First Deputy Energy Minister Yurii Vlasenko during a round table "TSO on the way of Ukraine's energy transition: new challenges, regulatory changes and investment opportunities" said that the Ministry of Energy has developed a Concept for the implementation of "smart grids" in Ukraine until 2035, the press service reports.
The draft Concept, as well as the medium-term action plan for the integrated implementation of smart grids, will soon be submitted for consideration and approval by the Government.
Yurii Vlasenko also drew attention to the recent change of the PSO from commodity to financial.
“The new model does not provide for subsidizing the price of electricity for the population at the expense of OCP funds, and the corresponding special responsibilities are assigned only to state-owned electricity producers. At the same time, within the framework of the JI, the purchase of electricity is provided to compensate for part of the technological losses of the OCP at a price that is now significantly lower than the market price. The corresponding decision, we hope, will allow the OSR to maintain the planned volumes of investments in the development of the network infrastructure to reduce the losses of electric energy in the networks and the SAIDI indicator,” he said.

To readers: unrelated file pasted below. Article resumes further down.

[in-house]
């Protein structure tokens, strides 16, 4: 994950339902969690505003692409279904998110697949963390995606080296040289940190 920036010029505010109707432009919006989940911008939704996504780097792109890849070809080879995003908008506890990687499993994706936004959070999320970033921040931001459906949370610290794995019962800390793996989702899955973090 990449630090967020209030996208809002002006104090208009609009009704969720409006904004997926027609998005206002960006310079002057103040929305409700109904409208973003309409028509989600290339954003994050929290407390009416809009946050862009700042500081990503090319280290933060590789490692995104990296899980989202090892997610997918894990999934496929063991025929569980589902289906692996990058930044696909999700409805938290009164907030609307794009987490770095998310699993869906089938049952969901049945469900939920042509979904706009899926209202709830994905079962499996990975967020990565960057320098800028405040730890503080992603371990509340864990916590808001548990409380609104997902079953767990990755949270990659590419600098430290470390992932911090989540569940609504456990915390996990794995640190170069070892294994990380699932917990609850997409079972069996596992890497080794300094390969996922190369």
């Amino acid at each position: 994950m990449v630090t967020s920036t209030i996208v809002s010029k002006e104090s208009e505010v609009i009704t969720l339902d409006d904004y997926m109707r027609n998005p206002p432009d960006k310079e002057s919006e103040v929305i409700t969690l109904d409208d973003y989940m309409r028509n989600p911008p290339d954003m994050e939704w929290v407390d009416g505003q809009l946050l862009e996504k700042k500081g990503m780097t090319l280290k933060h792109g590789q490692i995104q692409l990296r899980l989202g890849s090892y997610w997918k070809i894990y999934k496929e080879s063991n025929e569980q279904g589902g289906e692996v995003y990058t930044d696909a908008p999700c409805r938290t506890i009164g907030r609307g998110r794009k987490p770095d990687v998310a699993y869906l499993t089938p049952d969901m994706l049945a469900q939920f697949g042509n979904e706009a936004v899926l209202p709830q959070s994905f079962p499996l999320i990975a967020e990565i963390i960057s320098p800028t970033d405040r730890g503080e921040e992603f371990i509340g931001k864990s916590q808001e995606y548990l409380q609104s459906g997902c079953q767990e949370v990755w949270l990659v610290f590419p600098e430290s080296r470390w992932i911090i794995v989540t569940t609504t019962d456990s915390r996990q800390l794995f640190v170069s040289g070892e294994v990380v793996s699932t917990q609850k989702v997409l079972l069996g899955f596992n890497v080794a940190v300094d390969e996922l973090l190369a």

From the point of view of the Ministry of Energy, within the framework of the TSO investment programs, the lion's share of investments should be directed to the renewal of existing assets and the construction of new power grids with modern automation systems and using smart grid technologies.
“Today, the key challenge in the energy industry is preparing for synchronization with the European energy system ENTSO-E. Accordingly, the stability of the interconnection of networks of Ukraine and Europe will become a prerequisite for the success of the future interconnection of energy markets, the First Deputy Minister summed up.
The infrastructure of electric networks in Ukraine totals 840 thousand km, while the degree of its wear is on average about 50%, and for some operators of distribution systems, it even reaches 70%.
This leads to both an increase in the accident rate in power grids and an increase in the average duration of power outages (SAIDI), as well as significant losses in power grids, which now exceed 10%.